If you ever make it out to an IoT conference and look at the speaking agenda, you will invariably find at least a couple of panels or keynotes that will discuss the impending boom of the IoT. I’ve been in the industry for enough time that I no longer ask when that boom is coming, but when we’re actually going to stop talking about it. The fact is, the overused “hockey stick” term has become quite passé (and even I, being from Canada, love hockey). It’s time for the marketplace as a whole to start talking about the growth that is happening; no longer the growth that will happen.
So, let’s start fresh here and put the future in the past. We all know there are going to be a lot of devices that make their way online. Done.
The topic that we should be discussing is how our infrastructure will need to be designed to support the long-term viability of those gazillions of devices. We’re so excited to flood the IoT with all kinds of things that we tend to overlook the ability of technologies to support those things.
When it comes down to it, we really should be talking about one critical question: how are our networks going to be able to handle all of these things?
Up to this point, all of the fanning of flames around the growth that’s quickly coming at us is just something that analysts use to draw in eyeballs. The fact is that our connected infrastructure is like a fire that starts to grow in size only to have a network sunset or new standard come along to throw a nice big bucket of water on those growing flames.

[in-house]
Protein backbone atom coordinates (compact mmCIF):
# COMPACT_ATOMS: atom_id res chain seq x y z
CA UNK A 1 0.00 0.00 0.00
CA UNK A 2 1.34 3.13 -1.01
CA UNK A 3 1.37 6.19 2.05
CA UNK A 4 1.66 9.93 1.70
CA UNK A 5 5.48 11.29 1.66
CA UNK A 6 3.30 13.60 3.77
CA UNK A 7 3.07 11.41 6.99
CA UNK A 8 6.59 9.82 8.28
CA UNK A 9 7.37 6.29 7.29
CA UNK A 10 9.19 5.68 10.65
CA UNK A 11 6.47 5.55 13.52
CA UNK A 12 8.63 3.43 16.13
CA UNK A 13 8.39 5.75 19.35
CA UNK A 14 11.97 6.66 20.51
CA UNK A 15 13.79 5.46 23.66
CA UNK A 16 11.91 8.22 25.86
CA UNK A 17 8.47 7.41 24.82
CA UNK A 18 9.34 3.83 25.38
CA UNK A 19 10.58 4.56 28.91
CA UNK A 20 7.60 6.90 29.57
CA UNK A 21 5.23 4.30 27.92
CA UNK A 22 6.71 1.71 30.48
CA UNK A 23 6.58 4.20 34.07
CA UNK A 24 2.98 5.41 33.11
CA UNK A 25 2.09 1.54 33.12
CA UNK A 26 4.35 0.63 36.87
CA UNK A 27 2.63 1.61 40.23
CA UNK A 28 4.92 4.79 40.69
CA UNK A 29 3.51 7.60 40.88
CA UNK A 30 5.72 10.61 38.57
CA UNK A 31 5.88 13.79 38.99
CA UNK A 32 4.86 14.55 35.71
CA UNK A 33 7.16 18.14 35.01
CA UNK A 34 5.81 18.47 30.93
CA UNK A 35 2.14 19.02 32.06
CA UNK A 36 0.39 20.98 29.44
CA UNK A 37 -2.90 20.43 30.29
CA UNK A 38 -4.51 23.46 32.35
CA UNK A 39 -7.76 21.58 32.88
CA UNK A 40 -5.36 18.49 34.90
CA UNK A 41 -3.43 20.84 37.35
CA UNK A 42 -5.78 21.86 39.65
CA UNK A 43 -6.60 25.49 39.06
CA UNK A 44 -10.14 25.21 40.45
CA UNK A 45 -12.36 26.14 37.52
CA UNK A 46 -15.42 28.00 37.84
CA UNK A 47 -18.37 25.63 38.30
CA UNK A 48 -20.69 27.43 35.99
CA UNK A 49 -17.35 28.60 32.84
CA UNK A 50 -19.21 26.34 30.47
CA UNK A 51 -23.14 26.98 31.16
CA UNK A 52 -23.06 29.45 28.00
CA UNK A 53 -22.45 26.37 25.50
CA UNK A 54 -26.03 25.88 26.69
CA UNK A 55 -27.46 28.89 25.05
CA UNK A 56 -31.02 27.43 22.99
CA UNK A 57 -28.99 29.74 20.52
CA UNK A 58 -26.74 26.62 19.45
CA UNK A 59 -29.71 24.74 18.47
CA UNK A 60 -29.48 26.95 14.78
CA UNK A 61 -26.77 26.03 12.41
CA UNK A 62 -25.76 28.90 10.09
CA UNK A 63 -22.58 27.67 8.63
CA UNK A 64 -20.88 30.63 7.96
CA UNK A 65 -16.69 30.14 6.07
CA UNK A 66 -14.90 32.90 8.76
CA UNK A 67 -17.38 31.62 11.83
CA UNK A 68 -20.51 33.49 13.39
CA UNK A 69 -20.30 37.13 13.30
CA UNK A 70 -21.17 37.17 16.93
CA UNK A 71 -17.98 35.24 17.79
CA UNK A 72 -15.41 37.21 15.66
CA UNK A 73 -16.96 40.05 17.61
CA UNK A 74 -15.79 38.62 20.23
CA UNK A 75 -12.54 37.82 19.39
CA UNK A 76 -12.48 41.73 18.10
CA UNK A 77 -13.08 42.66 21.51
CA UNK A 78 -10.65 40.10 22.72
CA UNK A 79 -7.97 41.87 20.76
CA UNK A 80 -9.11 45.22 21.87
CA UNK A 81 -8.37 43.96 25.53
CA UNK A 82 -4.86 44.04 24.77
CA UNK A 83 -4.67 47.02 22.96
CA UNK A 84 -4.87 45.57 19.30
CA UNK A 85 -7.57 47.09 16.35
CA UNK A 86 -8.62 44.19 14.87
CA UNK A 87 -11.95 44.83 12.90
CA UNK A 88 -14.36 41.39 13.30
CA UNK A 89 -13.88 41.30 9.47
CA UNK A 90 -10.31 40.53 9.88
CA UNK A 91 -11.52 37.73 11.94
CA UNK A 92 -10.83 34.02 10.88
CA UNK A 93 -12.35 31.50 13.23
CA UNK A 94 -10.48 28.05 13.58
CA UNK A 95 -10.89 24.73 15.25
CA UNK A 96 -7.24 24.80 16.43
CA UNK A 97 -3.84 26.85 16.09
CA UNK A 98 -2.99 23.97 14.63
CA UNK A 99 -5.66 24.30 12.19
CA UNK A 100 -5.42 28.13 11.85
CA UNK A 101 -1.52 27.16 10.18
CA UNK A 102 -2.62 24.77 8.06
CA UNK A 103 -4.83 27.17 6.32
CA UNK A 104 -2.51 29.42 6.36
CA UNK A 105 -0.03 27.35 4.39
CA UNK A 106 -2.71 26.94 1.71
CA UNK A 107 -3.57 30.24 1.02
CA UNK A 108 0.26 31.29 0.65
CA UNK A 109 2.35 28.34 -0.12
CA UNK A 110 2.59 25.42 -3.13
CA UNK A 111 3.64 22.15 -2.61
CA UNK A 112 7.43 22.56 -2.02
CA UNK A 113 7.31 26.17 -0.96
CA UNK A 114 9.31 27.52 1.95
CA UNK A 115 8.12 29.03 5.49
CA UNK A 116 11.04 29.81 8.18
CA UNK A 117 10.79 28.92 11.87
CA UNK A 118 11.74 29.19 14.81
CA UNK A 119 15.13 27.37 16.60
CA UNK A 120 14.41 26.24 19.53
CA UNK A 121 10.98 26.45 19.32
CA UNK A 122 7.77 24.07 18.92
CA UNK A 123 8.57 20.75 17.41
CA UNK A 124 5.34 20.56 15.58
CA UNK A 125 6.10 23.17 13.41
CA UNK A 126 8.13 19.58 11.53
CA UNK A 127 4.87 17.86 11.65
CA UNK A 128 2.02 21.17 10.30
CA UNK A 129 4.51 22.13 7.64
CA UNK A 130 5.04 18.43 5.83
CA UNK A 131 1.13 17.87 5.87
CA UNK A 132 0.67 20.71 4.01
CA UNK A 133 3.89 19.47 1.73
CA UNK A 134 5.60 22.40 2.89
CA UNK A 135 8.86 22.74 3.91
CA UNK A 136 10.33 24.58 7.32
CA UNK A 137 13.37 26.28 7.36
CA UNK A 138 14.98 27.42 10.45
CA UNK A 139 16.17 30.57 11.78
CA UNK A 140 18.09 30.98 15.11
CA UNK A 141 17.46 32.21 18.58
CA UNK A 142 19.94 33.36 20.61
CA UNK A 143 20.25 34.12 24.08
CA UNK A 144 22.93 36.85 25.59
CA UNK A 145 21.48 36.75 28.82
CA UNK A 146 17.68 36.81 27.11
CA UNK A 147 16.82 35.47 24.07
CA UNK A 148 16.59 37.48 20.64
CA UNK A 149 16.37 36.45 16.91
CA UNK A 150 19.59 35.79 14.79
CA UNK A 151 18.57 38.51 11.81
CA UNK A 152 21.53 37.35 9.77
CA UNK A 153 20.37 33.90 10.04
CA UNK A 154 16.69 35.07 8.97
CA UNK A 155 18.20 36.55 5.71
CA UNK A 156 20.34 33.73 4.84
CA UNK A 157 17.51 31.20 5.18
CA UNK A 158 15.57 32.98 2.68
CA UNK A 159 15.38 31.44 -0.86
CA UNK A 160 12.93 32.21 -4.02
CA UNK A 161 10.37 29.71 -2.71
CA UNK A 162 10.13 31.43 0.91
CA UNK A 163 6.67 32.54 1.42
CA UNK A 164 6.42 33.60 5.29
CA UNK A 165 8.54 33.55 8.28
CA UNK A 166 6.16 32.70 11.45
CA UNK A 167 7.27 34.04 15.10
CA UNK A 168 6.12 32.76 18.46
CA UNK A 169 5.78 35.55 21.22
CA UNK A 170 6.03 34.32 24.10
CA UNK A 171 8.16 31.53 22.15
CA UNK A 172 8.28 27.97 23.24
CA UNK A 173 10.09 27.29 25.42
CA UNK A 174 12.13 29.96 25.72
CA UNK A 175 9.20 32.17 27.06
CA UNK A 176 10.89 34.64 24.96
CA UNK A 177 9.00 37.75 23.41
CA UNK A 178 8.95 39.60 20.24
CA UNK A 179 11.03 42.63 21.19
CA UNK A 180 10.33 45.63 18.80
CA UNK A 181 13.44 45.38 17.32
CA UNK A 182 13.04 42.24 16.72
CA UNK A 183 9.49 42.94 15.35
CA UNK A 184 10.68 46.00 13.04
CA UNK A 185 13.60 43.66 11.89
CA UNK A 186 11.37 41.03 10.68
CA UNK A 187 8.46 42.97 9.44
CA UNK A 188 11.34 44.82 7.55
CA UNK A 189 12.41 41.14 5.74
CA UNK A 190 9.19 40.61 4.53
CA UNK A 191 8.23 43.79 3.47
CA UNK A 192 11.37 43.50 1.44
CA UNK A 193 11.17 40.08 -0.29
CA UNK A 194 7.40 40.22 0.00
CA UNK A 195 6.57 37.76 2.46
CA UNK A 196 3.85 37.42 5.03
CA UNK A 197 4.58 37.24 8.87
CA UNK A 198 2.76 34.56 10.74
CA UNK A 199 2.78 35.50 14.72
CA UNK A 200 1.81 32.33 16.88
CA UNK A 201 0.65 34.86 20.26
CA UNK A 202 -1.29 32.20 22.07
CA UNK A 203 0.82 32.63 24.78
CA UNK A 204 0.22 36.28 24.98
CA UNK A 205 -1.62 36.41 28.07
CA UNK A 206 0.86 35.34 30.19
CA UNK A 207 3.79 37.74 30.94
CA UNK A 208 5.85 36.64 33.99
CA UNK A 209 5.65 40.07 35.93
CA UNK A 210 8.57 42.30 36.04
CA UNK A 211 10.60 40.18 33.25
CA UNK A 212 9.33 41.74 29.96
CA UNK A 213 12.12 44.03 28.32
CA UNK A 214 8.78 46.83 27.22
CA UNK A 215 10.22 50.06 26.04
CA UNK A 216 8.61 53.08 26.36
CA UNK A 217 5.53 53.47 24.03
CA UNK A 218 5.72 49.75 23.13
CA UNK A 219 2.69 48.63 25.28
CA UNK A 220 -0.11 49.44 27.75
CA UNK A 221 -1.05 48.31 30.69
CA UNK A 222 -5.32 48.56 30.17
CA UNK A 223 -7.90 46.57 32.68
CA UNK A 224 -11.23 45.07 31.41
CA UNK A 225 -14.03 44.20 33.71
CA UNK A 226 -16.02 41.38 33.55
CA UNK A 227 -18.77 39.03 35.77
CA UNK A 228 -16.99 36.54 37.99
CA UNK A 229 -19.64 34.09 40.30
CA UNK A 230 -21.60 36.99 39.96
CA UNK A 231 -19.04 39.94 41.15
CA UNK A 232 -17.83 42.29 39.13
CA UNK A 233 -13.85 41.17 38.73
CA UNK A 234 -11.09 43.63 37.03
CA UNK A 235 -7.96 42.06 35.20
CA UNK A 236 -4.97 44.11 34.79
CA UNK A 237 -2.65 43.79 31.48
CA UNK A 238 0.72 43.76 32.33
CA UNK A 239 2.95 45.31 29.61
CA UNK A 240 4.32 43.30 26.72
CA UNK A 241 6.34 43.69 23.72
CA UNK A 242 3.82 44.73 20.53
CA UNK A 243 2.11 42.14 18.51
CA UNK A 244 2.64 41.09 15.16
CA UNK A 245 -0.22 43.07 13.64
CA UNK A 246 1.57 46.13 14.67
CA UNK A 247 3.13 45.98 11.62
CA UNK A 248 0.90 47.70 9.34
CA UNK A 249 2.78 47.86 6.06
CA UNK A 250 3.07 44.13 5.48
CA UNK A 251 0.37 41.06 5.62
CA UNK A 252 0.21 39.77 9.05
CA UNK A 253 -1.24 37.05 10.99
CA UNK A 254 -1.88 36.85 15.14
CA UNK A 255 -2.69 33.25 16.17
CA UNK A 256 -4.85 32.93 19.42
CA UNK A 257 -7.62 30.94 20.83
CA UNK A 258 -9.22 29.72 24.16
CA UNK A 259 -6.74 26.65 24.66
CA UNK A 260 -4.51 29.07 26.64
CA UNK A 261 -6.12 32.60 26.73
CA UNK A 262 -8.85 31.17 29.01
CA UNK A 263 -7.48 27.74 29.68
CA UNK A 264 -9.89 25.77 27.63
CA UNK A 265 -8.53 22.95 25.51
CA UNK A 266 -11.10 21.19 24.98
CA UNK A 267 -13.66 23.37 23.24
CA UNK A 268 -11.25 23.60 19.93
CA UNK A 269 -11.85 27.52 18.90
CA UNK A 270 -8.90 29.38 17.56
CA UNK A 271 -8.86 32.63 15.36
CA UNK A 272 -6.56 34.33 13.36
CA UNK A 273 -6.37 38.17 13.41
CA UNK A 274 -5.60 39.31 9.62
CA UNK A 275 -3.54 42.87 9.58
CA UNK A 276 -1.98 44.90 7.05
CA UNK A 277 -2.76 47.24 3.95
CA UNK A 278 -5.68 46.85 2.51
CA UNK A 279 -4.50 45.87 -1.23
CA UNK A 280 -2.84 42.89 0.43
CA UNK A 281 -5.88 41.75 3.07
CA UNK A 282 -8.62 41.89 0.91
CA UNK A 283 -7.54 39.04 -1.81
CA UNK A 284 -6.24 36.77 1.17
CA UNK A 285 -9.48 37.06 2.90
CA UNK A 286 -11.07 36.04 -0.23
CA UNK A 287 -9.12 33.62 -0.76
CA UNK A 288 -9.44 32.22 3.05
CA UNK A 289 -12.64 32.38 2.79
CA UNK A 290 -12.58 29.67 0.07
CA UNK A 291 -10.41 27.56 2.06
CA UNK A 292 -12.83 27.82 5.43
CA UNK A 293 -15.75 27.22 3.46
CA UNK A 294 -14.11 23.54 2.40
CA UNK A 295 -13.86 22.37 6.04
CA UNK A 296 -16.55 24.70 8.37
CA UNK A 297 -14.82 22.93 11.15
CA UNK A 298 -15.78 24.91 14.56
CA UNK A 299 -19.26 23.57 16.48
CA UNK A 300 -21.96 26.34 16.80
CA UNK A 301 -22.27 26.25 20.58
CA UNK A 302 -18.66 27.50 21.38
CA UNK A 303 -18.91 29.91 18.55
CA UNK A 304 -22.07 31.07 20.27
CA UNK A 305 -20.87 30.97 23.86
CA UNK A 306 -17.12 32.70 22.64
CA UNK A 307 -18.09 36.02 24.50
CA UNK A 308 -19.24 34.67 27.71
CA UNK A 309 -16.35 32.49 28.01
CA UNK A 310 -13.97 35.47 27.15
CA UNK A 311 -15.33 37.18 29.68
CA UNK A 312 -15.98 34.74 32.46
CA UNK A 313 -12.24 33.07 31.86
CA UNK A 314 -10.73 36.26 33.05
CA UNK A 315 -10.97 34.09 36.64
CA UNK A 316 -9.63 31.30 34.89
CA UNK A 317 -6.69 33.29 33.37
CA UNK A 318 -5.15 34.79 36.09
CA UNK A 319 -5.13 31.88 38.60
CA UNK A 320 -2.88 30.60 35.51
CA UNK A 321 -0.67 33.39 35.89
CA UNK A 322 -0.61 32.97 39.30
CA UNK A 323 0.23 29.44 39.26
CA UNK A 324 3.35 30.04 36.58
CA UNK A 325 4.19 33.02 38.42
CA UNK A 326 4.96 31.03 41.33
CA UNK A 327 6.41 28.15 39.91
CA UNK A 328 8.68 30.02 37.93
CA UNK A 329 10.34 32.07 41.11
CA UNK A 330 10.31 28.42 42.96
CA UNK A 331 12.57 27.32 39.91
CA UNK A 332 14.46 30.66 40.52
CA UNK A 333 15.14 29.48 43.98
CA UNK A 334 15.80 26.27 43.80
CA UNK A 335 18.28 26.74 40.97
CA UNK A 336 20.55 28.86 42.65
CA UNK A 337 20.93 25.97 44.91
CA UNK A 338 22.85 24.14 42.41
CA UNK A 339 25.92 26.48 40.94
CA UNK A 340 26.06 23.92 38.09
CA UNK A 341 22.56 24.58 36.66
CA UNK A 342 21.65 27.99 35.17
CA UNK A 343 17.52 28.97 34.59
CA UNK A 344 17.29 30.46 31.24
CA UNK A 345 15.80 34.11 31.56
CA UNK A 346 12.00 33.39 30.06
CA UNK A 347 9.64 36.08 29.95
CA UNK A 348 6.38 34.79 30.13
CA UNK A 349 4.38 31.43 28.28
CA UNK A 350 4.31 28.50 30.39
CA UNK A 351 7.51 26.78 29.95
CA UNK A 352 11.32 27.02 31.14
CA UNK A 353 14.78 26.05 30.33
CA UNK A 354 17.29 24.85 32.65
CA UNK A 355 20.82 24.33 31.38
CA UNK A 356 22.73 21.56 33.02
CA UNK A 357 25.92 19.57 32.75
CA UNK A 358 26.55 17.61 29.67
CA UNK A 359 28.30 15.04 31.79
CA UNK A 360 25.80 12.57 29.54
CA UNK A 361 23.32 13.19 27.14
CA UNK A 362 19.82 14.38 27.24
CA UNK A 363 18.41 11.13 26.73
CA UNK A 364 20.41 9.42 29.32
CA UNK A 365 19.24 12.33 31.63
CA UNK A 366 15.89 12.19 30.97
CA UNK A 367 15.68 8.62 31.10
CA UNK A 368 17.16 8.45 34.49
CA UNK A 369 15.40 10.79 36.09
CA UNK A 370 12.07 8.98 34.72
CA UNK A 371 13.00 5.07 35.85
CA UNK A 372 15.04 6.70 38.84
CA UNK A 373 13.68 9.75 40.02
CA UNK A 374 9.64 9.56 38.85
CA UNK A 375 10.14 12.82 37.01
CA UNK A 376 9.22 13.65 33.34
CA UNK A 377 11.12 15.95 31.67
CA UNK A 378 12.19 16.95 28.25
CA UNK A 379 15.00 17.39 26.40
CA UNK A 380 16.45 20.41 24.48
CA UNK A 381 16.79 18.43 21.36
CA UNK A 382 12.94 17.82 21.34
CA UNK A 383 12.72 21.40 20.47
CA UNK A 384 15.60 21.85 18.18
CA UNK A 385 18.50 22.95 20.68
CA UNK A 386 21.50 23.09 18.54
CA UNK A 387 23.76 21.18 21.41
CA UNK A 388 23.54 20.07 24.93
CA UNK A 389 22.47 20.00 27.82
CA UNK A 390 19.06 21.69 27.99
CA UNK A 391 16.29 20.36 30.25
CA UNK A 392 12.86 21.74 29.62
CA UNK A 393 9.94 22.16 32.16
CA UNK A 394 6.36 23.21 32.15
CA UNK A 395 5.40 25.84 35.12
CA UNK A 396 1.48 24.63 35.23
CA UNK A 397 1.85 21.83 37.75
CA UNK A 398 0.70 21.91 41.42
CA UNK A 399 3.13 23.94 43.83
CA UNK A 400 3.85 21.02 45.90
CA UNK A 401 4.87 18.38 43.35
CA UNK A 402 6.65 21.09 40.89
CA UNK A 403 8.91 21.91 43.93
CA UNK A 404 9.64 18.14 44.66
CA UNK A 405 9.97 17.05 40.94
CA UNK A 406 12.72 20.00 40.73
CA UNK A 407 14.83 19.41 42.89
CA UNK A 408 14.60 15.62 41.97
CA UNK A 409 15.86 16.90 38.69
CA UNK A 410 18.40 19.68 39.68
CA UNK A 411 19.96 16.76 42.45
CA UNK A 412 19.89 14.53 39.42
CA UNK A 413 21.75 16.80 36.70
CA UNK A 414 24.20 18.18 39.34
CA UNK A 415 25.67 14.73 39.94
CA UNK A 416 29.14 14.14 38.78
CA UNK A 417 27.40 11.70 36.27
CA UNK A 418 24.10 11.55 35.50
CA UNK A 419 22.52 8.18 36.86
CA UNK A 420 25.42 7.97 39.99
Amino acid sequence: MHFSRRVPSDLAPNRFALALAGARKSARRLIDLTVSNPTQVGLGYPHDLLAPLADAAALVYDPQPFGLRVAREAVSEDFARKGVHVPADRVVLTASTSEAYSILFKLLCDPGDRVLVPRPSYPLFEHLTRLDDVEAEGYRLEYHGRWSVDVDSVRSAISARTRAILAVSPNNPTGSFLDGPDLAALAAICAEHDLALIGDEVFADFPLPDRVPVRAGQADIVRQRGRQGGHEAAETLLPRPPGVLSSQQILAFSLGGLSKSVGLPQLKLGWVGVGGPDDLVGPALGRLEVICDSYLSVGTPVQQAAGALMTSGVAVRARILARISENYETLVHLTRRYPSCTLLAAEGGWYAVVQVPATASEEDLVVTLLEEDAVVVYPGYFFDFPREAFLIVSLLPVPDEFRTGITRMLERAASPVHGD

Times are changing and technologies have emerged that give priority to this blaze of IoT growth. This is critical to the boom that has been forecasted for years. Now, solution developers can put business plans in place that will have maturity dates of more than just a couple of years.
So, now that those technologies are budding, it’s time to ask the right questions. Those questions are centered on capacity, coverage, and longevity.
Many new technologies, while dedicated to machines, do not have the ability to support more than just a couple thousand devices per access point. This is a big problem when we’re talking about a flood of connected things. It’s critical that the industry start looking a little closer at the capacity component.
When it comes to coverage, the things that make up the IoT are not always where people are. That’s what makes the IoT so valuable: remote devices can be where people don’t have to be. Coverage, especially around cellular-based technologies, is often designed and built for people. The IoT needs affordable coverage in all kinds of places.
Lastly, as an industry we need to shift the conversation to network longevity. This is that bucket of water that keeps on dashing the flames of IoT growth. It should be part of the conversation every time a solution provider evaluates a network technology. How long is that technology going to be around? If history is any indicator, most cellular standards only last a handful of years. This isn’t going to cut it as the world becomes more and more connected.
So, let’s put away the hockey sticks for a season and just focus on the things that will get us there.